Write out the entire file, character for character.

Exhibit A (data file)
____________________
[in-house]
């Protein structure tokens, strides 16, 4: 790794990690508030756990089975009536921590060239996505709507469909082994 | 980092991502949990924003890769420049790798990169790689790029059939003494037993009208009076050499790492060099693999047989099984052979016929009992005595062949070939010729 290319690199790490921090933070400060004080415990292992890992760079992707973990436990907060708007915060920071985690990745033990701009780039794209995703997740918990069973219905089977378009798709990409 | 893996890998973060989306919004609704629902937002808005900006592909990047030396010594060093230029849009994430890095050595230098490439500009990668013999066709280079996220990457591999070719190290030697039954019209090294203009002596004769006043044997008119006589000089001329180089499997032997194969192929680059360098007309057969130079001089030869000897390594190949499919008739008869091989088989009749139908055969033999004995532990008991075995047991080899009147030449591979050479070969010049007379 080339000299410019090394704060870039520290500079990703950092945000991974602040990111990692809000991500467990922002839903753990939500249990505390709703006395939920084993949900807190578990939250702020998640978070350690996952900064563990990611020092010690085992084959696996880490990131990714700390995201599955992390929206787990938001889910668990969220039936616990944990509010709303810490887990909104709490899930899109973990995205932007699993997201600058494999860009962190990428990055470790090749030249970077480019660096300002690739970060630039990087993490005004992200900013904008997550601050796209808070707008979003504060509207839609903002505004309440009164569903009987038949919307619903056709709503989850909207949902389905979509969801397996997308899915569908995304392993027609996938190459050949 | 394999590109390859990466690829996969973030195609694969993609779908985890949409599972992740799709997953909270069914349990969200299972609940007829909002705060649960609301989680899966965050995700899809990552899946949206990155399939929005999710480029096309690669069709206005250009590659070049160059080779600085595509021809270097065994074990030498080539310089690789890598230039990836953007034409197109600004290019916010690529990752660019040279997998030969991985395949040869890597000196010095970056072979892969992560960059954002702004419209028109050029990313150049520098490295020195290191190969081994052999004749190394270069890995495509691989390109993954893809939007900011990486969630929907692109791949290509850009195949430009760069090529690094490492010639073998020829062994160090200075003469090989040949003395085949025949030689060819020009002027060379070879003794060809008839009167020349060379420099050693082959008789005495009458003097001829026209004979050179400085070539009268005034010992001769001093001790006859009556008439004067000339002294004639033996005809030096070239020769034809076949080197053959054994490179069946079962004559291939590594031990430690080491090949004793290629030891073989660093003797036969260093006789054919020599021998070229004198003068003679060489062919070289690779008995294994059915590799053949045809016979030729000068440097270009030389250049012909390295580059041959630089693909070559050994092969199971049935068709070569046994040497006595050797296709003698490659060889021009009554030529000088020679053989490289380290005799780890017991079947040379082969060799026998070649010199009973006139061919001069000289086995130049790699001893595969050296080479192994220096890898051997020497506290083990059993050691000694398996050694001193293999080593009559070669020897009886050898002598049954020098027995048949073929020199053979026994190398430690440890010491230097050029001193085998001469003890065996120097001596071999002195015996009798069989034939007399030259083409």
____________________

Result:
[in-house]
């Protein structure tokens, strides 16, 4: 790794990690508030756990089975009536921590060239996505709507469909082994 | 980092991502949990924003890769420049790798990169790689790029059939003494037993009208009076050499790492060099693999047989099984052979016929009992005595062949070939010729 290319690199790490921090933070400060004080415990292992890992760079992707973990436990907060708007915060920071985690990745033990701009780039794209995703997740918990069973219905089977378009798709990409 | 893996890998973060989306919004609704629902937002808005900006592909990047030396010594060093230029849009994430890095050595230098490439500009990668013999066709280079996220990457591999070719190290030697039954019209090294203009002596004769006043044997008119006589000089001329180089499997032997194969192929680059360098007309057969130079001089030869000897390594190949499919008739008869091989088989009749139908055969033999004995532990008991075995047991080899009147030449591979050479070969010049007379 080339000299410019090394704060870039520290500079990703950092945000991974602040990111990692809000991500467990922002839903753990939500249990505390709703006395939920084993949900807190578990939250702020998640978070350690996952900064563990990611020092010690085992084959696996880490990131990714700390995201599955992390929206787990938001889910668990969220039936616990944990509010709303810490887990909104709490899930899109973990995205932007699993997201600058494999860009962190990428990055470790090749030249970077480019660096300002690739970060630039990087993490005004992200900013904008997550601050796209808070707008979003504060509207839609903002505004309440009164569903009987038949919307619903056709709503989850909207949902389905979509969801397996997308899915569908995304392993027609996938190459050949 | 394999590109390859990466690829996969973030195609694969993609779908985890949409599972992740799709997953909270069914349990969200299972609940007829909002705060649960609301989680899966965050995700899809990552899946949206990155399939929005999710480029096309690669069709206005250009590659070049160059080779600085595509021809270097065994074990030498080539310089690789890598230039990836953007034409197109600004290019916010690529990752660019040279997998030969991985395949040869890597000196010095970056072979892969992560960059954002702004419209028109050029990313150049520098490295020195290191190969081994052999004749190394270069890995495509691989390109993954893809939007900011990486969630929907692109791949290509850009195949430009760069090529690094490492010639073998020829062994160090200075003469090989040949003395085949025949030689060819020009002027060379070879003794060809008839009167020349060379420099050693082959008789005495009458003097001829026209004979050179400085070539009268005034010992001769001093001790006859009556008439004067000339002294004639033996005809030096070239020769034809076949080197053959054994490179069946079962004559291939590594031990430690080491090949004793290629030891073989660093003797036969260093006789054919020599021998070229004198003068003679060489062919070289690779008995294994059915590799053949045809016979030729000068440097270009030389250049012909390295580059041959630089693909070559050994092969199971049935068709070569046994040497006595050797296709003698490659060889021009009554030529000088020679053989490289380290005799780890017991079947040379082969060799026998070649010199009973006139061919001069000289086995130049790699001893595969050296080479192994220096890898051997020497506290083990059993050691000694398996050694001193293999080593009559070669020897009886050898002598049954020098027995048949073929020199053979026994190398430690440890010491230097050029001193085998001469003890065996120097001596071999002195015996009798069989034939007399030259083409």